Eating a plant-rich diet not only is the approach most tied to longevity and well-being but is also dubbed the fourth most effective climate-change-reversing solution. By no means necessarily vegan or vegetarian, what this means in practice is eating mostly plant-based foods. But not at the expense of flavor. Done right, eating lots of stuff from the ground can fill your belly and bring you joy.

Source: Barilla Center for Food and Nutrition Foundation 2015


Almonds: Health Nuts or Water Hogs?

Until about 2011, almonds were sitting pretty. Americans had finally gotten excited about regularly eating something genuinely good for them. Almond butter had penetrated the market to challenge peanut butter as the only game in town. But then, a scathing report brought the concept of a food's "water footprint" into the mainstream, and almonds became the poster child of foods that require an irresponsibly high amount of water. A water footprint is the amount of water involved in growing, processing, and delivering a food product to us. All together, the US agriculture industry sucks up about 80 percent of our country's available fresh water. In part because of climate change (drought, extreme temperatures, erratic rain), by the year 2025, two-thirds of the people on this planet could face water shortages. That's what's at stake here.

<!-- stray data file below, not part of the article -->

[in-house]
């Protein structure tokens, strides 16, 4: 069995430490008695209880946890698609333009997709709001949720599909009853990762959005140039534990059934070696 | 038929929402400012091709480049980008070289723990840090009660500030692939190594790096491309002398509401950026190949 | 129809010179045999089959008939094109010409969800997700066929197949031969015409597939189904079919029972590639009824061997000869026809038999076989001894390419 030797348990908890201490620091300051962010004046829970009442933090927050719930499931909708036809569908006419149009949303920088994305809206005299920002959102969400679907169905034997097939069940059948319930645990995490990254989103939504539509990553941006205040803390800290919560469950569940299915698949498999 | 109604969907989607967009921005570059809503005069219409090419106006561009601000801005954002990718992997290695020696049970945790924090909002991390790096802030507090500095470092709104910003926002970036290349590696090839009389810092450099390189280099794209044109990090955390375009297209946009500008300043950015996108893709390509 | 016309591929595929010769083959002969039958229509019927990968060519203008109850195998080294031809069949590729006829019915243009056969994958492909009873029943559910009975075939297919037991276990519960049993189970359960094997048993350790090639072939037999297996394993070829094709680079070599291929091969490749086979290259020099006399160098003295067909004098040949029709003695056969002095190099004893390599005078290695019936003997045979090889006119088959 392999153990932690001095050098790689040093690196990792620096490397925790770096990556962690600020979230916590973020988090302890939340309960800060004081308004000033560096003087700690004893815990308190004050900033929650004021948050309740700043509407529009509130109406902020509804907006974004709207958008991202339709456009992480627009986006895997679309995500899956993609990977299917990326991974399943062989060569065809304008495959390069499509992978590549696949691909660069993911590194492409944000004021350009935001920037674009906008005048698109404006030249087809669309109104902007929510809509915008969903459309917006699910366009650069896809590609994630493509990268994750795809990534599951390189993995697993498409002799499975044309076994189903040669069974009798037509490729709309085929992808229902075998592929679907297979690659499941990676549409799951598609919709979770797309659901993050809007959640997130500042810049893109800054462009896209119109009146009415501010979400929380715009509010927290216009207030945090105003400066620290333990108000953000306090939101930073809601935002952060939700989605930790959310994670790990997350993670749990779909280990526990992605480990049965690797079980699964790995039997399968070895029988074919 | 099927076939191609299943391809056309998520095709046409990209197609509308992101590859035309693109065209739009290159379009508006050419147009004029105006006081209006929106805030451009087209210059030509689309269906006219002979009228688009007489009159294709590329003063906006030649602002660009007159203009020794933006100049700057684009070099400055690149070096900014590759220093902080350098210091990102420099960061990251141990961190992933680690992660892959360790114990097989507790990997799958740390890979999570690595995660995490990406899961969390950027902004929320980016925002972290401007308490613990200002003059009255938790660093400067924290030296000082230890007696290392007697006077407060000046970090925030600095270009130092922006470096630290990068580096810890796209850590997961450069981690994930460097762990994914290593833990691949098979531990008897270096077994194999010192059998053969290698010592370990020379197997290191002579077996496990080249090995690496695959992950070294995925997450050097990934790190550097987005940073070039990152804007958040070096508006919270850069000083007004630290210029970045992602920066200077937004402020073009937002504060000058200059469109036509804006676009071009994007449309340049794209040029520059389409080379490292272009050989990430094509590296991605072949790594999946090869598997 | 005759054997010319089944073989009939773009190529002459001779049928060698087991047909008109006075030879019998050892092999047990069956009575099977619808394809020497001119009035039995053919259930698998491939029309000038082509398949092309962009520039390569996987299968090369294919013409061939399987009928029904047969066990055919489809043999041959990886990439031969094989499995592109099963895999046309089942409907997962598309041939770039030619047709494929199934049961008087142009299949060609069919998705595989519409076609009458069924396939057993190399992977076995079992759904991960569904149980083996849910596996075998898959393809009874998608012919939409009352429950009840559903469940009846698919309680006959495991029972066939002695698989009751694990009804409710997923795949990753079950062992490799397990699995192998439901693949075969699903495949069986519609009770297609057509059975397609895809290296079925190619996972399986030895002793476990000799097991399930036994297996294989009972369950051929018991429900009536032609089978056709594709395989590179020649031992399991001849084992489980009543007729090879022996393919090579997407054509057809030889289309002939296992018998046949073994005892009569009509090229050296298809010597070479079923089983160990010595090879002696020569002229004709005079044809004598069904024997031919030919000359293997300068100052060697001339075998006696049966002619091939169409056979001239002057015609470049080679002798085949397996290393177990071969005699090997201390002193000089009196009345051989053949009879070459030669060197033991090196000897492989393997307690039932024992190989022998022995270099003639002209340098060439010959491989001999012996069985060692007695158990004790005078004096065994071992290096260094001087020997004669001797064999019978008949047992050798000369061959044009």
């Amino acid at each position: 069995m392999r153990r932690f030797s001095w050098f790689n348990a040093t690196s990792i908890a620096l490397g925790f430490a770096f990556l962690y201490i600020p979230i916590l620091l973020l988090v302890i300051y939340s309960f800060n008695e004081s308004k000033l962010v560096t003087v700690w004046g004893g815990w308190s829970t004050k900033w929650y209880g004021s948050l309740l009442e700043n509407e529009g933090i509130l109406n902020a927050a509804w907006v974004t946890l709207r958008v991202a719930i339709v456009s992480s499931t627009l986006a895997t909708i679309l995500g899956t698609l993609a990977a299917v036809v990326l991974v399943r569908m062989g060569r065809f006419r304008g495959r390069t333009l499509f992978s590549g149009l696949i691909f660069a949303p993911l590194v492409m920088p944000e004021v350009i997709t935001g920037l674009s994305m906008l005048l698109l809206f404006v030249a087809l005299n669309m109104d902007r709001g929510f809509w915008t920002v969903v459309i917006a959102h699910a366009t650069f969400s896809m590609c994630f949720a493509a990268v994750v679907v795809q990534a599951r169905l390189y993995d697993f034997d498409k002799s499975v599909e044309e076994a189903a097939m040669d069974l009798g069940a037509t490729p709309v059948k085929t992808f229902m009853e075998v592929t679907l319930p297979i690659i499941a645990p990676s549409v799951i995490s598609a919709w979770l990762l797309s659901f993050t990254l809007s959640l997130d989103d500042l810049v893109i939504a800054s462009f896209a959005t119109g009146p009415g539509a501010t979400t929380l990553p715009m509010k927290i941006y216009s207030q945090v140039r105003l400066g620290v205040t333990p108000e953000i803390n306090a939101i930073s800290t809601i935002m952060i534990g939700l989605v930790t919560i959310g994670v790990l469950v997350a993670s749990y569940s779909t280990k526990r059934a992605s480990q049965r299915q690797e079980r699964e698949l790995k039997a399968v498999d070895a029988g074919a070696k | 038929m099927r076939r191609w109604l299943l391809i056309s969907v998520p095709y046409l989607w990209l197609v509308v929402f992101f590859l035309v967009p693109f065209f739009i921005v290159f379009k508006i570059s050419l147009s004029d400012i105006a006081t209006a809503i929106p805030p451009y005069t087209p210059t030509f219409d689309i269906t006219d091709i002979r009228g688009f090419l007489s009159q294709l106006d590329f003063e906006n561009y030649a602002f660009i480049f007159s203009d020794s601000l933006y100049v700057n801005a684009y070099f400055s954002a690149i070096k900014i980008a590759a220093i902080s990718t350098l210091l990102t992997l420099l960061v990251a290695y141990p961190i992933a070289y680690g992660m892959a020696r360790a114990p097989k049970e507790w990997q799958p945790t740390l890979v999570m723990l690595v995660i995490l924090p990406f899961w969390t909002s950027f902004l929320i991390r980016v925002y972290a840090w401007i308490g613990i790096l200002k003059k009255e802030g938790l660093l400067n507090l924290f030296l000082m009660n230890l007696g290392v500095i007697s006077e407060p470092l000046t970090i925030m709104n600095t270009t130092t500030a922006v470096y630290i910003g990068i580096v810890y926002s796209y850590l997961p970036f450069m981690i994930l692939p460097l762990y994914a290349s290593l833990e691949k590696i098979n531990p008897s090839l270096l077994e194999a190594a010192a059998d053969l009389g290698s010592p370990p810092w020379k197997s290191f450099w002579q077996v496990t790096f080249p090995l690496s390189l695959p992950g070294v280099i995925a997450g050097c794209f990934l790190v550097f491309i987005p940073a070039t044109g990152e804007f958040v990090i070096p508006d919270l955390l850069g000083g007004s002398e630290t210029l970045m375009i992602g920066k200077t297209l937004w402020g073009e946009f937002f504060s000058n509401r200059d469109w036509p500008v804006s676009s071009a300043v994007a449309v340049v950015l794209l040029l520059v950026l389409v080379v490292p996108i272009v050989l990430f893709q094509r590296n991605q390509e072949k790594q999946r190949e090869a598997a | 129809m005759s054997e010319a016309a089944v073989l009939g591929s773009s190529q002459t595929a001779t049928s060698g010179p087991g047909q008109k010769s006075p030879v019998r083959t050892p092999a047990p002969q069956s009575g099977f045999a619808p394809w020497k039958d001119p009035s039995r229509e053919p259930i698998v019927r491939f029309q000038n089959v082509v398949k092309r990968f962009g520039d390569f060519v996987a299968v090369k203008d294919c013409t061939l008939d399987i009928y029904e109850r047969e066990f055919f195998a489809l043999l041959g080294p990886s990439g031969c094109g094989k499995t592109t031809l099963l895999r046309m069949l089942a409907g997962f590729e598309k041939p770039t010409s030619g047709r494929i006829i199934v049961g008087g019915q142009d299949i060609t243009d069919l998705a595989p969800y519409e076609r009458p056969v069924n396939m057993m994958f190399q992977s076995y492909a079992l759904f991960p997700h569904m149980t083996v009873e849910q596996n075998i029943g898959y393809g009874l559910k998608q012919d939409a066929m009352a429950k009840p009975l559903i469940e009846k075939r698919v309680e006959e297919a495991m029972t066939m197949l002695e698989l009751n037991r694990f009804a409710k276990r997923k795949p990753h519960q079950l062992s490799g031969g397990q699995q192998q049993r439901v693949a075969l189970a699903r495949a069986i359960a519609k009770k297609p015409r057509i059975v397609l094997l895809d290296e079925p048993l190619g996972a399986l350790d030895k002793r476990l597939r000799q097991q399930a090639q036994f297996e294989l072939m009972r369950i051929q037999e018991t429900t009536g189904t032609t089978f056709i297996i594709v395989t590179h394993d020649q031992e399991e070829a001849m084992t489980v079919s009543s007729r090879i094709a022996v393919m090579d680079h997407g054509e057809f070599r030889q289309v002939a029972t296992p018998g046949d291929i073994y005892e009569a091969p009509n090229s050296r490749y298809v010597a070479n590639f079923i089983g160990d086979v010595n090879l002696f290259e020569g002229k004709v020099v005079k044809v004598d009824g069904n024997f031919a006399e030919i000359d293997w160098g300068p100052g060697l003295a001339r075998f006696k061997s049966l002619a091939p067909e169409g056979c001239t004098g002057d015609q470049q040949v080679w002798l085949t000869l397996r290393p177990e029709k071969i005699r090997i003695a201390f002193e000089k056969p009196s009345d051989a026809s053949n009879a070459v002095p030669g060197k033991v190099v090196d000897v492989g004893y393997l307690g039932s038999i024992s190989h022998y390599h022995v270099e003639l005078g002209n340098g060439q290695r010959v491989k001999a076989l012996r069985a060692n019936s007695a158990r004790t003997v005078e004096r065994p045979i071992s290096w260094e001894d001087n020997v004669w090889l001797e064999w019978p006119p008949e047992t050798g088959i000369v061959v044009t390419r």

More than 80 percent of almonds eaten around the world are grown in California. One of the biggest gripes about the high toll on California's drought-stricken agriculture system is that two-thirds of the almonds grown are exported. This "virtual water" gets shipped abroad. Furthermore, wildlife comes under threat when water levels reach dangerously low levels, as when endangered king salmon in Northern California reportedly became imperiled by water being diverted to almond farms.